I predrilled and countersunk some holes in top of the MDF piece before gluing it.

Shooting Board

Then I glued the MDF top to the plywood base and locked it all down with screws.

Shooting Board

Then I glued in the main fence.

I made sure not to use too much glue, to avoid too much squeeze out.

Shooting Board

The last bit of the shooting board is the bench hook.

This piece is attached to the underside of the front of the jig and it butts up against the workbench so you don’t need to clamp the shooting board down.

I just cut a scrap to the width of the plywood (12”) predrilled and countersunk some holes.

Shooting Board

Then glued and clamped it to the underside of the front of the jig and locked it into place with screws.

The base of the shooting board is all done! Time to work on the attachments!

Shooting Board

The first attachment is just a regular tall fence. This will be for shooting endgrain square and shooting edge grain for jointing.

I took a thick scrap piece of white oak and cut it to the width of the MDF top.

(I set my stop block to this measurement so I can easily make all the attachments the correct width.

Shooting Board

Then I made a groove in the oak fence using the same 1/2” bit I used for the groove/dado in the MDF.

Since this groove will lock onto the main fence I glued into the MDF top, and the main fence is protruding up 1/4” from the top, I set the bit to cut this groove slightly higher than 1/4”.

Shooting Board

I chamfered the corners of the main fence a bit to make it easier to put the attachments on.

Shooting Board

You can see in the picture below how these attachments will work. They simply lock onto the main 1/2” thick fence with a groove made by a 1/2” router bit. Super simple!

Here is the reason why I went through the trouble of placing the main fence in a groove…. It ensures that everything will remain square…

On to the second attachment!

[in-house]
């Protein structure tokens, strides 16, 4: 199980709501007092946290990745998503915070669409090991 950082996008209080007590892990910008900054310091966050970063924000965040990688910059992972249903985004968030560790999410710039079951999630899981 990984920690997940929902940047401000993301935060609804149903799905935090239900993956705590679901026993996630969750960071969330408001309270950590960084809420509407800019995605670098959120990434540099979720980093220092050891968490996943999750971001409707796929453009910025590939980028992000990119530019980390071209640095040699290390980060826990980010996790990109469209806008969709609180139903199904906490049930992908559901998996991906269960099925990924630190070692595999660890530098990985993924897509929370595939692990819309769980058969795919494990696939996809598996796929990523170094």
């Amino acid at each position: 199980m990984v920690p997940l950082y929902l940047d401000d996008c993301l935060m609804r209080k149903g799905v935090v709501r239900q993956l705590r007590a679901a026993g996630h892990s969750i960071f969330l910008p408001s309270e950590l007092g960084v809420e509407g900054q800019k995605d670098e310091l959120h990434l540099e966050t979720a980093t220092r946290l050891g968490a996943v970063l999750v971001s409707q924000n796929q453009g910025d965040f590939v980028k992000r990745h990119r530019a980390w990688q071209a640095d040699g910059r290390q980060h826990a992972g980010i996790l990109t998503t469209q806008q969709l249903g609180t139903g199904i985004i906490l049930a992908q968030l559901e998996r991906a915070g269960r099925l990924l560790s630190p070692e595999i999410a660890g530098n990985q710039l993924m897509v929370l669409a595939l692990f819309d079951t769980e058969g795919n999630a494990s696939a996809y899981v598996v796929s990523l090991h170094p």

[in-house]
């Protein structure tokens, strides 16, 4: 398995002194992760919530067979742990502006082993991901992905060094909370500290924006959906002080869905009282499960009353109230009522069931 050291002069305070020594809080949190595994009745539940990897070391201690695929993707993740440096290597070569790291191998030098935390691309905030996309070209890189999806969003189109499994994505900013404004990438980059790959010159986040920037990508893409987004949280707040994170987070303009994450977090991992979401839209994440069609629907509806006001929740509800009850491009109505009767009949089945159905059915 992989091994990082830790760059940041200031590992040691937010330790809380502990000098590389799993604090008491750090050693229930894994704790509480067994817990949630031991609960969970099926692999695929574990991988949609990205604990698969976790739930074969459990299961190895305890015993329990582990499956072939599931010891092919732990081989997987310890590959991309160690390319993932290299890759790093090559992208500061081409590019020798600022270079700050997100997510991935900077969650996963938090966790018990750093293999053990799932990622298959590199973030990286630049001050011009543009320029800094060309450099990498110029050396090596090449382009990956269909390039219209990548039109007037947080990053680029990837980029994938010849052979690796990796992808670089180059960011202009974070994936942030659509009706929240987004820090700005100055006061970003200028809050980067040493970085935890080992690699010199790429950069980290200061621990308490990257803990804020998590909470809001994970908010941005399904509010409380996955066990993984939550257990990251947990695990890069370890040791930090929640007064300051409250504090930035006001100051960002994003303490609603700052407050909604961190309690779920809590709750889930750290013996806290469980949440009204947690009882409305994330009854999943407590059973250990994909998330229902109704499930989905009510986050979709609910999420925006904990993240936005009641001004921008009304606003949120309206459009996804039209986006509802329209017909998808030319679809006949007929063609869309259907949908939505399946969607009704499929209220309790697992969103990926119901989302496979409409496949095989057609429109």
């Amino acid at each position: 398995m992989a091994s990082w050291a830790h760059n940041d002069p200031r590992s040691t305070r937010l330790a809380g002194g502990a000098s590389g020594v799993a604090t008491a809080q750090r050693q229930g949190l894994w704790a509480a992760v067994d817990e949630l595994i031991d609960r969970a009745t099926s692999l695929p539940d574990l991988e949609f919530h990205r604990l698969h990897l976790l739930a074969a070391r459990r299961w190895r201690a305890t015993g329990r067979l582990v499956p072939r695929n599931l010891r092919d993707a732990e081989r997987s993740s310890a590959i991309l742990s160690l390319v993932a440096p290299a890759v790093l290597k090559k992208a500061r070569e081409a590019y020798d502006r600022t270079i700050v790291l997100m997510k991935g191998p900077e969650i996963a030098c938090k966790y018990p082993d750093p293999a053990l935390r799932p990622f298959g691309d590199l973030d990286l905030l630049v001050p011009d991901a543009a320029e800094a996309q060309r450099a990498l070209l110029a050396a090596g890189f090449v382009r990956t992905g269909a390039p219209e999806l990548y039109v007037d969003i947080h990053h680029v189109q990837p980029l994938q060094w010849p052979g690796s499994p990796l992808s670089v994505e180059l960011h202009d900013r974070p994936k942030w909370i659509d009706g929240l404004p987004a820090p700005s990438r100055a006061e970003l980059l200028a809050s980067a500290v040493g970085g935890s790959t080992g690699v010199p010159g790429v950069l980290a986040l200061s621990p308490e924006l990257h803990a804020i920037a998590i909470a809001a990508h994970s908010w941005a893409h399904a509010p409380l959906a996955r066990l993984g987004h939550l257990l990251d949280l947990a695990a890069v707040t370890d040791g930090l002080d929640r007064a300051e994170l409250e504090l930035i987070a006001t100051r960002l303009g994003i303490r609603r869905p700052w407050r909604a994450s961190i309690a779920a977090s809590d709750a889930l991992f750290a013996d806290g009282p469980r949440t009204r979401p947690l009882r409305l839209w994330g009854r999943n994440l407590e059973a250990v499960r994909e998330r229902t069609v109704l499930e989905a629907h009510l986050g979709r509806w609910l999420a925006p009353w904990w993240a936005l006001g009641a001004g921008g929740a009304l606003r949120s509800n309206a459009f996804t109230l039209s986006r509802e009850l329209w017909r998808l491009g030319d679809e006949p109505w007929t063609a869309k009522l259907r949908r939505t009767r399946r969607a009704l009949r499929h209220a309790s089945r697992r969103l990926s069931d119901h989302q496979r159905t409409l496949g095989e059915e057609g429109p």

Shooting Board

This second attachment is a miter fence. This will be to clean up short miters (shorter than the plane blade), like for frames.

I cut a scrap piece of plywood to the width of the MDF (about 9-3/4”), then set it up on my cross cut sled to cut 45 degrees on one corner.

Shooting Board

And that’s all there is too it!

Shooting Board

I just needed to add the 1/2” groove to the underside so it can lock on to the main fence and it’s done!

Shooting Board

The last attachment is for long miters, like for box parts. These pieces are too wide to use on the regular miter fence because they are wider than the plane blade, so they need to be held at a 45 degree angle to the plane.

This type of shooting board is also called a “Donkey’s Ear”.

To make it, I took some scrap 1/2” plywood, ripped it to an arbitrary width, and then made one cross cut with the blade set to 45 degrees to make the two main pieces of this attachment.

Shooting Board

I placed a triangle that I know is exactly 45 degrees in between those two pieces while I glued and brad nailed them together.

Shooting Board

Then I cut two triangles using my miter jig for the cross cut sled. These triangles will act as supports for the jig, so you want to make sure the corners are exactly 45 degrees.

Shooting Board

I then placed those triangle supports inside the jig, glued and brad nailed them in place.

Shooting Board

Back to the router table, I made the 1/2” groove on the underside of the “Donkey Ear” so it can lock into place.

(We’ll get to that fence in a moment. It was only on there temporarily, I will add a more permanent fence in a bit…)

Shooting Board

I placed the “Donkey Ear” on the shooting board and realized the main fence was protruding slightly. This is preventing the workpiece from laying flat on the jig, so I just used my hand saw to cut off the excess that was protruding out.

Shooting Board

Now let’s talk about the fence. The workpiece needs a square fence to lay flat against while shooting these miters, so I glued a piece of scrap walnut that was thicker than the 1/2” plywood onto the edge of the jig.

Now all the attachments are done! Let’s get into some of the features… Before using the shooting board, you just have to make sure your plane is cutting perfectly square.

Shooting Board

With just the skinny/low fence in the jig, you can easily plane thin stock without any clamps getting in the way.

Since the jig is just supported by the bench hook there are no clamps or vises needed at all. Love it.

Shooting Board

The tall fence serves 2 purposes, shooting end grain square….

Shooting Board

And Shooting edge grain square. This is great for jointing boards to prepare for glue ups.

Shooting Board

The miter attachment is great for cleaning up wonky miter cuts or just refining a cut to get the perfect fit.

I’m excited to use this for frames.

Shooting Board

And last but not least the “Donkey Ear”. This is for miters that are wider than the width of the plane blade.

I am so excited to use this on an upcoming box project.

Shooting Board

What’s great about this set up is how easy it is to add on a new attachment.

I needed this for 45 degree miters, but let’s say I am making a hexagon, I can just quickly make an attachment with the desired angle, cut a groove on the bottom and I would be good to go!

Shooting Board

Off to go finish up that box project!

Shooting Board with Miter Attachments